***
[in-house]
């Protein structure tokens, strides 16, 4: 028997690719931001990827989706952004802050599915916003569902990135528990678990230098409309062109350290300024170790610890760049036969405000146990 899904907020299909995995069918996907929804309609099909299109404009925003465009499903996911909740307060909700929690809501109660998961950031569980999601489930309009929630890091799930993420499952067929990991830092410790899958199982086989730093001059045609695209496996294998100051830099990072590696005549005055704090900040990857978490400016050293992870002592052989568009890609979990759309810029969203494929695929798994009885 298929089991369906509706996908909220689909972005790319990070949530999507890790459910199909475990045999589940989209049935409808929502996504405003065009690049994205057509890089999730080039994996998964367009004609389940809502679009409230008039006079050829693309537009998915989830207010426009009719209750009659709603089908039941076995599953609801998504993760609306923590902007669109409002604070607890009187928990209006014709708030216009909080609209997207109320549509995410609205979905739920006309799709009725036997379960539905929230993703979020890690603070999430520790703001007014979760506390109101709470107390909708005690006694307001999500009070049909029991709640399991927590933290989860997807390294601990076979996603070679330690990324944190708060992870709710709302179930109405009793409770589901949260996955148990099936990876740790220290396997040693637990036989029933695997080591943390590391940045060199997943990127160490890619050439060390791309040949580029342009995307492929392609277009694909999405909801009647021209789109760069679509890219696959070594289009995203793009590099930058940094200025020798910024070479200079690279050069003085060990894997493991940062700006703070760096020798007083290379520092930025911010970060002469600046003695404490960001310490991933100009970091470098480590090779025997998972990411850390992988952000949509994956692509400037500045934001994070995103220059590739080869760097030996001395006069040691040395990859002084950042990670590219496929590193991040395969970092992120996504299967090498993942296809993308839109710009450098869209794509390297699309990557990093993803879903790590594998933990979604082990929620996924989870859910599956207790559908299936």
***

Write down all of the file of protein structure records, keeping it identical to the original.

[in-house]
């Protein structure tokens, strides 16, 4: 028997690719931001990827989706952004802050599915916003569902990135528990678990230098409309062109350290300024170790610890760049036969405000146990 899904907020299909995995069918996907929804309609099909299109404009925003465009499903996911909740307060909700929690809501109660998961950031569980999601489930309009929630890091799930993420499952067929990991830092410790899958199982086989730093001059045609695209496996294998100051830099990072590696005549005055704090900040990857978490400016050293992870002592052989568009890609979990759309810029969203494929695929798994009885 298929089991369906509706996908909220689909972005790319990070949530999507890790459910199909475990045999589940989209049935409808929502996504405003065009690049994205057509890089999730080039994996998964367009004609389940809502679009409230008039006079050829693309537009998915989830207010426009009719209750009659709603089908039941076995599953609801998504993760609306923590902007669109409002604070607890009187928990209006014709708030216009909080609209997207109320549509995410609205979905739920006309799709009725036997379960539905929230993703979020890690603070999430520790703001007014979760506390109101709470107390909708005690006694307001999500009070049909029991709640399991927590933290989860997807390294601990076979996603070679330690990324944190708060992870709710709302179930109405009793409770589901949260996955148990099936990876740790220290396997040693637990036989029933695997080591943390590391940045060199997943990127160490890619050439060390791309040949580029342009995307492929392609277009694909999405909801009647021209789109760069679509890219696959070594289009995203793009590099930058940094200025020798910024070479200079690279050069003085060990894997493991940062700006703070760096020798007083290379520092930025911010970060002469600046003695404490960001310490991933100009970091470098480590090779025997998972990411850390992988952000949509994956692509400037500045934001994070995103220059590739080869760097030996001395006069040691040395990859002084950042990670590219496929590193991040395969970092992120996504299967090498993942296809993308839109710009450098869209794509390297699309990557990093993803879903790590594998933990979604082990929620996924989870859910599956207790559908299936």